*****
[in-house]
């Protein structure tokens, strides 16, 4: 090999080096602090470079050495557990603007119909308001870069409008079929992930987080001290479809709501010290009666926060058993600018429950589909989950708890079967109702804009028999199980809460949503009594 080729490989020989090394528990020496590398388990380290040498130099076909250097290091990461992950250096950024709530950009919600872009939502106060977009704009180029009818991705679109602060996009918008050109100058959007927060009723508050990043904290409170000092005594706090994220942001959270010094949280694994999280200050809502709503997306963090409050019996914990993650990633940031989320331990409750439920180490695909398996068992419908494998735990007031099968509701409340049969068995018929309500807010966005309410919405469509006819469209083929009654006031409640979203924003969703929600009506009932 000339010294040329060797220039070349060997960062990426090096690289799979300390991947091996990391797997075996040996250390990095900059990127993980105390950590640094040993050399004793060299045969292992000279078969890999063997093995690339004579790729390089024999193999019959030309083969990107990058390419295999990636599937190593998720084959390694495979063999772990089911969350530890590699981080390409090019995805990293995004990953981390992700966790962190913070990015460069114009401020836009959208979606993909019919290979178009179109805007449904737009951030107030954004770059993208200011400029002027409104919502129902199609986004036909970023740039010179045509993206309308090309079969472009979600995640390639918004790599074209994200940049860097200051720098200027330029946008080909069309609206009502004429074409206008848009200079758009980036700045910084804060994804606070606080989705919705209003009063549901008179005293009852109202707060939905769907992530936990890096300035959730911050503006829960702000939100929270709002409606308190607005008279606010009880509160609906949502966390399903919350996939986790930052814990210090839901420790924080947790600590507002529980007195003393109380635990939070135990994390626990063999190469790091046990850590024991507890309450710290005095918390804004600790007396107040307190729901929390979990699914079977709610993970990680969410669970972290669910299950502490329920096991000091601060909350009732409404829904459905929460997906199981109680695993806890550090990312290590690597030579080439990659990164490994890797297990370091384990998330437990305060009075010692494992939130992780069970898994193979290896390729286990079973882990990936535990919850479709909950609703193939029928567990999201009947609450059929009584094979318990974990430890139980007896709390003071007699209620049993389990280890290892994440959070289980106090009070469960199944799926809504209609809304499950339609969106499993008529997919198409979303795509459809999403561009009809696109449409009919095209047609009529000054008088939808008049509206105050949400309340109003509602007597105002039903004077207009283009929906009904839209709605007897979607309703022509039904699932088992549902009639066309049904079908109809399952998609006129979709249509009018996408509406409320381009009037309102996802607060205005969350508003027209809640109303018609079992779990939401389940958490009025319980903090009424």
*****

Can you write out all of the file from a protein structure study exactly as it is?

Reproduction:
[in-house]
């Protein structure tokens, strides 16, 4: 090999080096602090470079050495557990603007119909308001870069409008079929992930987080001290479809709501010290009666926060058993600018429950589909989950708890079967109702804009028999199980809460949503009594 080729490989020989090394528990020496590398388990380290040498130099076909250097290091990461992950250096950024709530950009919600872009939502106060977009704009180029009818991705679109602060996009918008050109100058959007927060009723508050990043904290409170000092005594706090994220942001959270010094949280694994999280200050809502709503997306963090409050019996914990993650990633940031989320331990409750439920180490695909398996068992419908494998735990007031099968509701409340049969068995018929309500807010966005309410919405469509006819469209083929009654006031409640979203924003969703929600009506009932 000339010294040329060797220039070349060997960062990426090096690289799979300390991947091996990391797997075996040996250390990095900059990127993980105390950590640094040993050399004793060299045969292992000279078969890999063997093995690339004579790729390089024999193999019959030309083969990107990058390419295999990636599937190593998720084959390694495979063999772990089911969350530890590699981080390409090019995805990293995004990953981390992700966790962190913070990015460069114009401020836009959208979606993909019919290979178009179109805007449904737009951030107030954004770059993208200011400029002027409104919502129902199609986004036909970023740039010179045509993206309308090309079969472009979600995640390639918004790599074209994200940049860097200051720098200027330029946008080909069309609206009502004429074409206008848009200079758009980036700045910084804060994804606070606080989705919705209003009063549901008179005293009852109202707060939905769907992530936990890096300035959730911050503006829960702000939100929270709002409606308190607005008279606010009880509160609906949502966390399903919350996939986790930052814990210090839901420790924080947790600590507002529980007195003393109380635990939070135990994390626990063999190469790091046990850590024991507890309450710290005095918390804004600790007396107040307190729901929390979990699914079977709610993970990680969410669970972290669910299950502490329920096991000091601060909350009732409404829904459905929460997906199981109680695993806890550090990312290590690597030579080439990659990164490994890797297990370091384990998330437990305060009075010692494992939130992780069970898994193979290896390729286990079973882990990936535990919850479709909950609703193939029928567990999201009947609450059929009584094979318990974990430890139980007896709390003071007699209620049993389990280890290892994440959070289980106090009070469960199944799926809504209609809304499950339609969106499993008529997919198409979303795509459809999403561009009809696109449409009919095209047609009529000054008088939808008049509206105050949400309340109003509602007597105002039903004077207009283009929906009904839209709605007897979607309703022509039904699932088992549902009639066309049904079908109809399952998609006129979709249509009018996408509406409320381009009037309102996802607060205005969350508003027209809640109303018609079992779990939401389940958490009025319980903090009424």